Ministry Of Environment To Determine If Waste Dumped In Quarry Was Contaminated
The Ministry of the Environment is keeping an eye on Ramara Township after staff authorized potentially contaminated waste to be dumped at a decommissioned municipal quarry.
After the drainage catch basins under the trucks in the bays at Ramara works yards 1 and 3 were emptied Dec. 19, a township foreman told the vacuum-truck company that sucked up the black sludge to dispose of it at the fill-storage facility at the old limestone quarry on Sideroad D-E, said Ramara Fire Chief Dave McCarthy.
A neighbour to the quarry who saw the waste coming out of the vacuum truck reported it to the township and the Ontario Ministry of the Environment and Climate Change, McCarthy said.
“When (township staff) got called by the neighbour, they called the Spills Action Centre to let them know what it was,” McCarthy said. “That’s when they were told, ‘No, you can’t dump that stuff there.’”
Township staff spent Dec. 20 cleaning the waste, McCarthy said. About 30 cubic metres of it is being held in a tarp-lined hole surrounded by sand berms until the results of contaminant tests come back.
Officials from Ministry of the Environment visited the quarry Dec. 23, said spokesperson Kate Jordan.
“While our visual inspection didn’t identify any surface or groundwater impacts, we are waiting for the samples that the township’s consultant took,” Jordan said.
Charges, if warranted, would be laid under the Environmental Protection Act — which stipulates how to handle waste and that its disposal cannot cause adverse impacts to sites outside of where it is dumped — or the Ontario Water Resources Act, Jordan said.
“Once we have that information, we will make decisions on next steps,” she said. “But at this point, it has not been referred to further investigation that could result in charges.”
After a site inspection, ministry officials told the township not only to keep the waste contained in the tarp-lined hole, but to get a policy in place and retrain staff on waste-disposal procedures, Jordan said.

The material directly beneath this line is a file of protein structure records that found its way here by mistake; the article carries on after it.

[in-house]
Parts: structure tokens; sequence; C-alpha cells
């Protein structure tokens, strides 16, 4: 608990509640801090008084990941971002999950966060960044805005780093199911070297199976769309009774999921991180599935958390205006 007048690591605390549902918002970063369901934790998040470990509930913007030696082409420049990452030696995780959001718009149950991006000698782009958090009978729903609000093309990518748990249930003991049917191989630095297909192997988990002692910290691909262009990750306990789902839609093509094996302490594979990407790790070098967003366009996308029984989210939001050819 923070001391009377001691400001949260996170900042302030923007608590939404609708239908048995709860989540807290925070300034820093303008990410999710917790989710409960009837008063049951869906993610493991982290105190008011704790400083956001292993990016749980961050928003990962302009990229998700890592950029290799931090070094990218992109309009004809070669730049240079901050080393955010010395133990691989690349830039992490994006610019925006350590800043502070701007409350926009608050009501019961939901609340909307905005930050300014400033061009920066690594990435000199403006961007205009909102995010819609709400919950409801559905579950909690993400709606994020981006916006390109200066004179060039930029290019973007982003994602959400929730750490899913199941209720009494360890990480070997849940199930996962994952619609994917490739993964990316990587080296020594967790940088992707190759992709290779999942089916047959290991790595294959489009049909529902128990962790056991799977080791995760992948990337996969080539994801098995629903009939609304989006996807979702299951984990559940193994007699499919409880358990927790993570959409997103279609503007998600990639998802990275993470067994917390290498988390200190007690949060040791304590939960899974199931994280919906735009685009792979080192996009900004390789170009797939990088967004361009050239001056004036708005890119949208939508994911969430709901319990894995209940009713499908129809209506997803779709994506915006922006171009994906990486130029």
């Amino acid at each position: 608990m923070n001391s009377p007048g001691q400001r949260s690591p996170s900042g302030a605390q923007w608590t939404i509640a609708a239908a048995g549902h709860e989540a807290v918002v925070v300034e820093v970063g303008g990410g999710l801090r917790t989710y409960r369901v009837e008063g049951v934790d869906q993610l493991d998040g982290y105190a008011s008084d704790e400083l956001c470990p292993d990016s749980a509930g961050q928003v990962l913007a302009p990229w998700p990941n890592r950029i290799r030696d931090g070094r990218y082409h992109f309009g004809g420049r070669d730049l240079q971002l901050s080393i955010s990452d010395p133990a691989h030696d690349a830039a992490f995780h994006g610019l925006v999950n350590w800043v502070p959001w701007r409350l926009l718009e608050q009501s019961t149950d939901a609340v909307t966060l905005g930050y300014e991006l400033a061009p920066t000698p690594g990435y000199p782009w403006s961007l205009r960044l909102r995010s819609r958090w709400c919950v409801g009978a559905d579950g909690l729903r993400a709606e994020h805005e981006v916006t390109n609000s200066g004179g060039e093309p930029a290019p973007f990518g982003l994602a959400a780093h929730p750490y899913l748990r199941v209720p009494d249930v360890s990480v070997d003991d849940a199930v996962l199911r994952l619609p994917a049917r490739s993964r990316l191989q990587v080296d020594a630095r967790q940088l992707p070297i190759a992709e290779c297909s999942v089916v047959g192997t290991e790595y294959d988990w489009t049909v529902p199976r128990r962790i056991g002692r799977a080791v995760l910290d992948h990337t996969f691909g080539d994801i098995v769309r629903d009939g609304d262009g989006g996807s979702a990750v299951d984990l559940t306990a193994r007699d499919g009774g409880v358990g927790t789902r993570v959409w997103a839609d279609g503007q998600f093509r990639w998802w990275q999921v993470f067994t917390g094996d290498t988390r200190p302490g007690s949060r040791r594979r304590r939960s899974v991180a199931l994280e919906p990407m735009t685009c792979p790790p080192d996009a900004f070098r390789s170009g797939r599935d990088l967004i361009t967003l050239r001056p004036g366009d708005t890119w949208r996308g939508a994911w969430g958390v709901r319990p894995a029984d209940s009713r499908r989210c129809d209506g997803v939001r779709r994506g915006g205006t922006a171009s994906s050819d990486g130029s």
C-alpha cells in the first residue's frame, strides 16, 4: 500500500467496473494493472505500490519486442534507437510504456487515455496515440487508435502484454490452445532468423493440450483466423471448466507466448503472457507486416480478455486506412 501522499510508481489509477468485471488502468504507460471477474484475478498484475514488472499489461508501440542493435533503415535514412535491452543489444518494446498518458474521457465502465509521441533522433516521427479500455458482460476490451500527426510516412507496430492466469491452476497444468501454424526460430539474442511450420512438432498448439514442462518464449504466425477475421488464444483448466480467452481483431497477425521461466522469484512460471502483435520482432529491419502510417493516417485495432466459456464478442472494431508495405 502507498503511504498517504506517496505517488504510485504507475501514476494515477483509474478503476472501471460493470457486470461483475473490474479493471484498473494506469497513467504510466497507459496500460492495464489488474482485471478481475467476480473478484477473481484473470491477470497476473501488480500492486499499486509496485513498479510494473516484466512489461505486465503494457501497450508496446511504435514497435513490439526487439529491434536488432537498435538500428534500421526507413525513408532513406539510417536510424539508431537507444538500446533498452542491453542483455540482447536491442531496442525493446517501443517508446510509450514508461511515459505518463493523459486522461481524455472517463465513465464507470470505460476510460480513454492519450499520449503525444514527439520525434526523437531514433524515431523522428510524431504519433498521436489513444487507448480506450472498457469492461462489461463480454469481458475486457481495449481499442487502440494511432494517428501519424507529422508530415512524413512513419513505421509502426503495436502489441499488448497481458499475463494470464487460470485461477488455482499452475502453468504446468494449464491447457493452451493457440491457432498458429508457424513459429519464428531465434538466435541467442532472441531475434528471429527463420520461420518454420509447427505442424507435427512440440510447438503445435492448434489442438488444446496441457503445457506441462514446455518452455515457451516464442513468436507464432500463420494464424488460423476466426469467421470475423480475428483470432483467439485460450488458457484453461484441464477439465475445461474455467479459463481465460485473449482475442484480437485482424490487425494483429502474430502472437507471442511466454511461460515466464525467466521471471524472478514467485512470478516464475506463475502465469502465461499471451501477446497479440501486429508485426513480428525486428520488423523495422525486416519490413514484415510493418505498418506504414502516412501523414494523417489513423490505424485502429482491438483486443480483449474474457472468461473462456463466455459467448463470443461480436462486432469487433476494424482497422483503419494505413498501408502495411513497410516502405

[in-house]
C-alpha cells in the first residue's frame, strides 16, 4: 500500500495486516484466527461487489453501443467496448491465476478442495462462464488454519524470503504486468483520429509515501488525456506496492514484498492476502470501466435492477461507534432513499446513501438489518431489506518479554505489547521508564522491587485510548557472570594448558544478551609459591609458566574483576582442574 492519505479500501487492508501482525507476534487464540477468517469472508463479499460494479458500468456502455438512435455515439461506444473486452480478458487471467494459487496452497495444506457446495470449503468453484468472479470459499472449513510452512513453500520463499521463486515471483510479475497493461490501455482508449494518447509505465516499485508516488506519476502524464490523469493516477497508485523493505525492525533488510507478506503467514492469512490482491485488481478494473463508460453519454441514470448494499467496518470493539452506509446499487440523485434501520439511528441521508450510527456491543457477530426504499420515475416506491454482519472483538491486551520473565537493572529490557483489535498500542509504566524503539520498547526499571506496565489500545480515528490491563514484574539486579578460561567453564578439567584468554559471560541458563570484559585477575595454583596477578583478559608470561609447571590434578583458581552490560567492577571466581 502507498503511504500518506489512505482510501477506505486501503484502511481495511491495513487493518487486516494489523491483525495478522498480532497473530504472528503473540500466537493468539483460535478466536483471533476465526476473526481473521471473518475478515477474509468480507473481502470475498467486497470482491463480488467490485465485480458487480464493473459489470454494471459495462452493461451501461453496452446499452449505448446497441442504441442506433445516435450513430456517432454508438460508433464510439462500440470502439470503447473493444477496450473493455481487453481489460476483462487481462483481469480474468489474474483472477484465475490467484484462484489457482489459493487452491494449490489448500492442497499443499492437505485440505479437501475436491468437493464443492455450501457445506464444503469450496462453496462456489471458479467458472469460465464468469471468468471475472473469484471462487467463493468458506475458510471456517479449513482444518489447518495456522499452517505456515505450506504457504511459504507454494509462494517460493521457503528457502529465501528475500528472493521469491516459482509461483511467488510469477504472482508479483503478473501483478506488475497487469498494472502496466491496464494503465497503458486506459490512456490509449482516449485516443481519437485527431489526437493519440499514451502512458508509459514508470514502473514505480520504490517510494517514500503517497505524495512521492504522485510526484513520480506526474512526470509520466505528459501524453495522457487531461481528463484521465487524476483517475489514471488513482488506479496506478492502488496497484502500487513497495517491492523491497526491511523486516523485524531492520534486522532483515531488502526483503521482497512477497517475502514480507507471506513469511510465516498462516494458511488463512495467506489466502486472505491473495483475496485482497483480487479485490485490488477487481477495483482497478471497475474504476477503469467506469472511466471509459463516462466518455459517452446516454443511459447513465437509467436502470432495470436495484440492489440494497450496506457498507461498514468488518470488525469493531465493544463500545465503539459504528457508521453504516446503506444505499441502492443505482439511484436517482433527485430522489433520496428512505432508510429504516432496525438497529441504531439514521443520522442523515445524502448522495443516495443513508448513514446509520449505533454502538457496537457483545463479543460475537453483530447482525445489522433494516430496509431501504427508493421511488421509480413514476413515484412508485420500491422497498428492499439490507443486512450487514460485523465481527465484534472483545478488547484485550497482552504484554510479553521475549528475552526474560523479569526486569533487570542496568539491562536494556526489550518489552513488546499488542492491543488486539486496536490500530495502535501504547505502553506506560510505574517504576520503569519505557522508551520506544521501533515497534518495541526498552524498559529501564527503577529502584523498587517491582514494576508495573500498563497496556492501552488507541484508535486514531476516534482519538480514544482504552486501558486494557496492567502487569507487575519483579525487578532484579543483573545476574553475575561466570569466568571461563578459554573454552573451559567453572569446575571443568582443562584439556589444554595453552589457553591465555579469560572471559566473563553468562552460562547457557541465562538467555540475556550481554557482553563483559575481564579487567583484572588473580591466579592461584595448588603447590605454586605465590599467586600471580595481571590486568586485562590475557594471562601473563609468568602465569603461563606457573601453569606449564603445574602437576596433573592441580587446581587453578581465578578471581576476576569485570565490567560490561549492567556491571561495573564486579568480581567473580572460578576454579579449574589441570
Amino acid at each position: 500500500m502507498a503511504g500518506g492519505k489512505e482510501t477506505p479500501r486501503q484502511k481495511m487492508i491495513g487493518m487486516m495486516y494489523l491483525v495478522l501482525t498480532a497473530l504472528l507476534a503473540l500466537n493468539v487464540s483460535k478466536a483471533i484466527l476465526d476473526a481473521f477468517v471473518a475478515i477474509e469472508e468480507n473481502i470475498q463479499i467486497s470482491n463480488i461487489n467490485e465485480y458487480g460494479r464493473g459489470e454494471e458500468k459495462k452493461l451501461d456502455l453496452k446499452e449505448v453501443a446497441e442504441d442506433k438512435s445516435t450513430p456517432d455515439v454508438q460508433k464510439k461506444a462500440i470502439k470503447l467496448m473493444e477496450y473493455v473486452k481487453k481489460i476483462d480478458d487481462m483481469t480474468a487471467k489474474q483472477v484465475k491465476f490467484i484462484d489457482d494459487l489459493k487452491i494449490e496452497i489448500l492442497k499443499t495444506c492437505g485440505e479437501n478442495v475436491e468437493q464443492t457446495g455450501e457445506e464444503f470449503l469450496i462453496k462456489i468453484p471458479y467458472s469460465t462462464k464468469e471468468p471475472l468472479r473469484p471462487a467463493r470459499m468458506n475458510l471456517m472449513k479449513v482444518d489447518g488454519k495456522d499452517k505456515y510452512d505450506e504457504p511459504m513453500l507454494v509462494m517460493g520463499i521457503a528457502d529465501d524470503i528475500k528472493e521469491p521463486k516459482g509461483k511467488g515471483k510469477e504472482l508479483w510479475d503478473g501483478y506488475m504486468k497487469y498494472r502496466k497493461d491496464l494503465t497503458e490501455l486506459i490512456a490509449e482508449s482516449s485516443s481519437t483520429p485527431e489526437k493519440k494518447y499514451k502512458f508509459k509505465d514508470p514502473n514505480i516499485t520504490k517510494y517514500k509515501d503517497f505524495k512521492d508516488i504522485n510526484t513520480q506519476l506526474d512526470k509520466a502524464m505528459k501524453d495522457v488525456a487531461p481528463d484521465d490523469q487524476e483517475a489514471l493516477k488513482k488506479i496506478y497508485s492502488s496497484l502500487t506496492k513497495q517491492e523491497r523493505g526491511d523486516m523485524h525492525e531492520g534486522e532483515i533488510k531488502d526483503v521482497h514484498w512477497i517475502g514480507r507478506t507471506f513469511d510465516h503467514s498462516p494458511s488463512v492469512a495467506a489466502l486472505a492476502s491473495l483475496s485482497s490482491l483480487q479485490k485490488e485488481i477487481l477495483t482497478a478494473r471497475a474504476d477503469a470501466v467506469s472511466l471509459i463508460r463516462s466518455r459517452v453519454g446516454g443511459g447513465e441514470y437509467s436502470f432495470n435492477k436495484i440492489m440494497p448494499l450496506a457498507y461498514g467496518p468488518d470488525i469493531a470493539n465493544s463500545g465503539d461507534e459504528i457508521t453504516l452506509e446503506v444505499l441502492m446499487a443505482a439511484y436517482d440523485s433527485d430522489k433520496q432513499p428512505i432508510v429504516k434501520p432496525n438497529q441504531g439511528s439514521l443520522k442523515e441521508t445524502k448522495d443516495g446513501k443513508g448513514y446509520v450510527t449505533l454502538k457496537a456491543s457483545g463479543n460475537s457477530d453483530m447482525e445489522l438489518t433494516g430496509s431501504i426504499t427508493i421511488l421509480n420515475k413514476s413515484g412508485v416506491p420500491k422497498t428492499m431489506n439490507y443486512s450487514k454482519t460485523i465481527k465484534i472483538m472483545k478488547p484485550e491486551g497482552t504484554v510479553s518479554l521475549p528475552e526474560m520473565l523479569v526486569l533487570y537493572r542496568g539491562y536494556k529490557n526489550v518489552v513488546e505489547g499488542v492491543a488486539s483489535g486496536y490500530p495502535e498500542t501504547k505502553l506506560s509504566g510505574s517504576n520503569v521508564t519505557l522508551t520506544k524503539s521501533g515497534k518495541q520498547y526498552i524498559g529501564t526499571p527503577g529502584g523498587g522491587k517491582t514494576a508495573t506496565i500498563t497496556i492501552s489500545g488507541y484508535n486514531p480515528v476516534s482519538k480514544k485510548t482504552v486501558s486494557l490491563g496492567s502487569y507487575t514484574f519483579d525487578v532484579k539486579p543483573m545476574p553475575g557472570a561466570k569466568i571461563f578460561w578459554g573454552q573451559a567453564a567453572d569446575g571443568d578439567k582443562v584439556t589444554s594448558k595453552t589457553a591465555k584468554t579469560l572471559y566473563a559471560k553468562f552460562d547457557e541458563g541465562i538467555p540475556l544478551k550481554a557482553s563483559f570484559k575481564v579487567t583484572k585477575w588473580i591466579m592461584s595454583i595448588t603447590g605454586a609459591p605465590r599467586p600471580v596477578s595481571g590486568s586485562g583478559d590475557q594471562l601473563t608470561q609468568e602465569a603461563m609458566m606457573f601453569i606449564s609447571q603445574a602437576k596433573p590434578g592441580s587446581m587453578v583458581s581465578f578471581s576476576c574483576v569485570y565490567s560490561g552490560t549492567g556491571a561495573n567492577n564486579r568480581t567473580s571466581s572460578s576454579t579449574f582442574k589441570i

The township has been told to notify the ministry, which has requested a formal meeting to further discuss the incident, once it does that, Jordan said.
“Then, we’ll review the actions to make sure they were appropriate,” she said.
Ramara has never had formal process for emptying catch basins from its works yards.
While Mayor Basil Clarke can appreciate people make mistakes and the decision to dump the waste at the quarry was an oversight, it won’t happen again, he said, noting the roads superintendent is working on a catch-basin disposal policy.
In the future, as soon as the catch basins are cleaned, the waste will be tested for contaminants, Clarke said.
“If it’s clean fill, then it can go wherever we need it,” he said. “If it isn’t, then it’s got to be dealt with properly.”
Clarke said the drainage catch basins at works yards 1 and 3 hadn’t been cleaned in more than eight years, and he doesn’t know what happened to the waste in the basins the last time they were emptied.
The basins were mostly filled with gravel, but anything that runs off the trucks in the bays passes through them.
“There are opportunities, obviously, for lubricants off the chassis to be in those catch basins,” McCarthy said. “Plus, when they’re washing the trucks, all the soap goes in, too.”
Because the township’s vehicles are in good condition, Clarke doesn’t expect highly concentrated contaminants to show up in the waste when the test results come back.
“We keep a fairly new fleet here. It’s not like we have old junk vehicles that are leaking oil or antifreeze,” he said.
McCarthy expected the soil-test results by Dec. 29, but they haven’t come back yet.
“We’re just waiting,” he said. “If they come back negative, we’ll have to have the material disposed of at a site that can handle the type of contaminants that are in it, whether it’s oils, fuels or whatever